Over the last decades, cancer genomic programs generated a large amount of multi omics data. This information fueled the development of innovative algorithms to extract meaningful information possibly translatable into clinical practices. AI emerged only recently in the field of cancer research. However, specific studies demonstrated already the possibility of AI to improve diagnosis and prognosis of patients with cancer and to develop innovative targeted therapeutics. Although, the actual algorithms are fueled mainly with omics data and clinical images (e.g. genetic, epigenetic, transcriptomic, proteomic, metabolomics profiles, CT scan, MRI), they pave the way for future models that will also integrate personalized clinical information related to lifestyle of each patient, including environmental exposure (exposome) or microbiome composition that may influence response to treatment[39] (Figure 1). As a promising future direction, research on exposome, genetic factors, microbiome, immunity, and molecular tissue biomarkers is needed using AI and omics technologies. This field referred to as molecular pathological epidemiology (MPE) aims at investigating those factors in relation to molecular pathologies and clinical outcomes by means of computational analyses. Thus, MPE represents a promising area of investigation to better understand how a particular exposure influences the carcinogenic and pathologic process[40,41].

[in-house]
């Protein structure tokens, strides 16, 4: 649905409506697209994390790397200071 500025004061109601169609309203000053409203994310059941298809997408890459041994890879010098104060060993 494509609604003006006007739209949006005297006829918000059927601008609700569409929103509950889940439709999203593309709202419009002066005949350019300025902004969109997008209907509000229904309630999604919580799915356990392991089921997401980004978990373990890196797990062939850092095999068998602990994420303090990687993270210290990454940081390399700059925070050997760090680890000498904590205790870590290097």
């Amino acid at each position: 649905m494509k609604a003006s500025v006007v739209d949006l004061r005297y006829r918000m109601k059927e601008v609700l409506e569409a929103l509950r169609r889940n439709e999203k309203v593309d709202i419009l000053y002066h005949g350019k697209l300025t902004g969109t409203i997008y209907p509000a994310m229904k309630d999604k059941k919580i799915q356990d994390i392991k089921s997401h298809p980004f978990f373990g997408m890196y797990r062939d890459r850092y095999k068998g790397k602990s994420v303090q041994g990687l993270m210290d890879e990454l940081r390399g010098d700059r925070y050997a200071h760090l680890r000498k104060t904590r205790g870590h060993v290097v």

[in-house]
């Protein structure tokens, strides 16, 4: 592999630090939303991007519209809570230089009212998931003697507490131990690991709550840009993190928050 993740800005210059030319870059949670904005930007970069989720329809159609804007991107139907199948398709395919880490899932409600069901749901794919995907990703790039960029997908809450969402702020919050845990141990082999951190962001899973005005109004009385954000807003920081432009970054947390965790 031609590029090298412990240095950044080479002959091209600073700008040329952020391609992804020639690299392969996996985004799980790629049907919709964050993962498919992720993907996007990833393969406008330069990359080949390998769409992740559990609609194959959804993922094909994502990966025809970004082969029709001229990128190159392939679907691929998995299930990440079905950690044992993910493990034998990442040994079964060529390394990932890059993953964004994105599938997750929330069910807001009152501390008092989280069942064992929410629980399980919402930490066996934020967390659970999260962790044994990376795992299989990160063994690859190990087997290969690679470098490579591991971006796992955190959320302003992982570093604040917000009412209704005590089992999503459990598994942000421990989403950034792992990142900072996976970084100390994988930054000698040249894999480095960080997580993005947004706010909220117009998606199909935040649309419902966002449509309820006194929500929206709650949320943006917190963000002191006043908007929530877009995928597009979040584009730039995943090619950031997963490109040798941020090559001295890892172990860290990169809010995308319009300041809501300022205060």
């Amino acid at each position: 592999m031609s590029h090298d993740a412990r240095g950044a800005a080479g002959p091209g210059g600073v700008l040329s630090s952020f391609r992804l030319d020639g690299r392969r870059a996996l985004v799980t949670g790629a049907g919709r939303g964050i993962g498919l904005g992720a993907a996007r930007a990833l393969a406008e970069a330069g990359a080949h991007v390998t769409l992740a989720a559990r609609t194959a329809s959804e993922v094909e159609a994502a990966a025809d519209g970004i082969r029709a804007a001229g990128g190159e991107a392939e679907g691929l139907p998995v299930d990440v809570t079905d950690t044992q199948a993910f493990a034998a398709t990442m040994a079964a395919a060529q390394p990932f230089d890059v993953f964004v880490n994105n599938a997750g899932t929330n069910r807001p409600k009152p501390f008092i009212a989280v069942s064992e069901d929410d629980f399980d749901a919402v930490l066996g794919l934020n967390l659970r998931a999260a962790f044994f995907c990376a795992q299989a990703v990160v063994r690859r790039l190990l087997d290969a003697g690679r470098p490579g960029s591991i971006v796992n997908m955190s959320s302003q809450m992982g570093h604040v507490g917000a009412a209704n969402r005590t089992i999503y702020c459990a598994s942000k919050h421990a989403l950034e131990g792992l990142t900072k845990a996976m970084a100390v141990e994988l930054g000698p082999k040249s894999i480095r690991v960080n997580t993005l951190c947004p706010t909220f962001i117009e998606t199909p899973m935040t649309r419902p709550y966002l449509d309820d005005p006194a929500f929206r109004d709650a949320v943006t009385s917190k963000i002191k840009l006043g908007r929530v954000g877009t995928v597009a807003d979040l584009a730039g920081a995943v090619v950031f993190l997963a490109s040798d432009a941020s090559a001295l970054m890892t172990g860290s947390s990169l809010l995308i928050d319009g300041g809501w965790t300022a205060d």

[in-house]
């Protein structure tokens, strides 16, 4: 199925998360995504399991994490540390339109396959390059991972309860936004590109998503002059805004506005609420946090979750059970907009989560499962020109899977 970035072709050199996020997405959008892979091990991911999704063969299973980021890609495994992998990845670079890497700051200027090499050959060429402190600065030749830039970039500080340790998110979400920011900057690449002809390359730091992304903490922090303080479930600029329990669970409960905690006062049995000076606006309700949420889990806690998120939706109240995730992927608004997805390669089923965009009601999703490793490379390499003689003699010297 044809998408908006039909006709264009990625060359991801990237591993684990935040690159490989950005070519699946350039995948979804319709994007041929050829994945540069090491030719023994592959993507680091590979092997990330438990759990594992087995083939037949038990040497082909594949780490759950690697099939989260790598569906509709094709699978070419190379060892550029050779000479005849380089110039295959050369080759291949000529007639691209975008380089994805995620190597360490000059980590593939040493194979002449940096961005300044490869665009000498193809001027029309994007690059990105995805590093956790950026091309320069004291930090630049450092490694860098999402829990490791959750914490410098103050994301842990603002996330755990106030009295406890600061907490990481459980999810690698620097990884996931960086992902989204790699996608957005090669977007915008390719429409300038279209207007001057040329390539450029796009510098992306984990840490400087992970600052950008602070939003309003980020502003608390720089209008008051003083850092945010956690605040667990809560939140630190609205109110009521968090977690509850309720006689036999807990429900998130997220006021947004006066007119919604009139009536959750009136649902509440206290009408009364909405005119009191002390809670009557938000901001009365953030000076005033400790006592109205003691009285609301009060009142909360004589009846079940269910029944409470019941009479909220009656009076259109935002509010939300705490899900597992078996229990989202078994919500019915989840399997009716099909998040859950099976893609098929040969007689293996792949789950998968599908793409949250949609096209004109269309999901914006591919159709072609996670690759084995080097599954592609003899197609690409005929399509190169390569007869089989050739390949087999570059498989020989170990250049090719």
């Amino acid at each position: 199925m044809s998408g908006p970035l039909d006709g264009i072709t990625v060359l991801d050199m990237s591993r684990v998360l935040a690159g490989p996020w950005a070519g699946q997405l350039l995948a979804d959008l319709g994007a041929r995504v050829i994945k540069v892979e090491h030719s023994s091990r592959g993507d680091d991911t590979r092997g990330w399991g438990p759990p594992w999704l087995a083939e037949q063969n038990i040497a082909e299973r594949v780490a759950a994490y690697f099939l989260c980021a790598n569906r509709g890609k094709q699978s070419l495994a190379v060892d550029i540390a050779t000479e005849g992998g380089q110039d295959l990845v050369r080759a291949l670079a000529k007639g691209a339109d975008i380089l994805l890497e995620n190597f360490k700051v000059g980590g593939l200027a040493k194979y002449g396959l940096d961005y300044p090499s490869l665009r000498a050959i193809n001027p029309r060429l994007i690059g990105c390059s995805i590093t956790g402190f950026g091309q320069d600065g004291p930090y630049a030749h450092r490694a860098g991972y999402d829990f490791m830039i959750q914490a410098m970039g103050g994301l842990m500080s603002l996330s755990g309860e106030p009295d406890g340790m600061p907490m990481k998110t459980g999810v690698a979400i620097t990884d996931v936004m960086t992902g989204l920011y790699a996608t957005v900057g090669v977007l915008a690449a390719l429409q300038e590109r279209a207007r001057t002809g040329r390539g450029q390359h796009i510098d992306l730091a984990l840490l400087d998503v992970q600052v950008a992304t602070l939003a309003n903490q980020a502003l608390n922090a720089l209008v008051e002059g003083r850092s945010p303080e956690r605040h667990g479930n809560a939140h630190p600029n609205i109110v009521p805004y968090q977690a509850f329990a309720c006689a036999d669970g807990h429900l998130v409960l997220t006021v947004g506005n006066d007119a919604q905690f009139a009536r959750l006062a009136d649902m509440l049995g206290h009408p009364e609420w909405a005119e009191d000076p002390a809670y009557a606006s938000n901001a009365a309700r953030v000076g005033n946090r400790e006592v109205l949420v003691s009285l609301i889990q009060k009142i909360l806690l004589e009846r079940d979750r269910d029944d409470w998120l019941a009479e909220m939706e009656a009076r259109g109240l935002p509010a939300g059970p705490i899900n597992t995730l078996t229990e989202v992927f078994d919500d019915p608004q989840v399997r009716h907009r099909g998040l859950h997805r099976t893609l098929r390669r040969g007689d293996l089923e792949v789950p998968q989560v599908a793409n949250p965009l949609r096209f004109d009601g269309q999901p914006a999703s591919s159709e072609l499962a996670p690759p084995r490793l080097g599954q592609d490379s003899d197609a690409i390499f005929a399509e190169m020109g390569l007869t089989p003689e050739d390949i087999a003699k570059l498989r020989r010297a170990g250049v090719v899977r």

In this context, Artificial Intelligence in Cancer journal was specifically launched to promote the development of this discipline, by serving as a forum to publish high-quality basic and clinical research articles in various fields of AI in oncology.

Footnotes

Manuscript source: Invited manuscript

Corresponding Author's Membership in Professional Societies: European Association for the Study of the Liver; European Network for the Study of Cholangiocarcinoma; and International Lactation Consultant Association.

Specialty type: Oncology

Country/Territory of origin: France

Peer-review report’s scientific quality classification

Grade A (Excellent): A, A, A

Grade B (Very good): B

Grade C (Good): C

Grade D (Fair): 0

Grade E (Poor): 0

P-Reviewer: Hu B, Jurman G, Liu Y, Ogino S, Santos-García G S-Editor: Wang JL L-Editor: A E-Editor: Liu JH

References
1.  Bray F, Ferlay J, Soerjomataram I, Siegel RL, Torre LA, Jemal A. Global cancer statistics 2018: GLOBOCAN estimates of incidence and mortality worldwide for 36 cancers in 185 countries. CA Cancer J Clin. 2018;68:394-424.  [PubMed]  [DOI]
2.  The Lancet. GLOBOCAN 2018: counting the toll of cancer. Lancet. 2018;392:985.  [PubMed]  [DOI]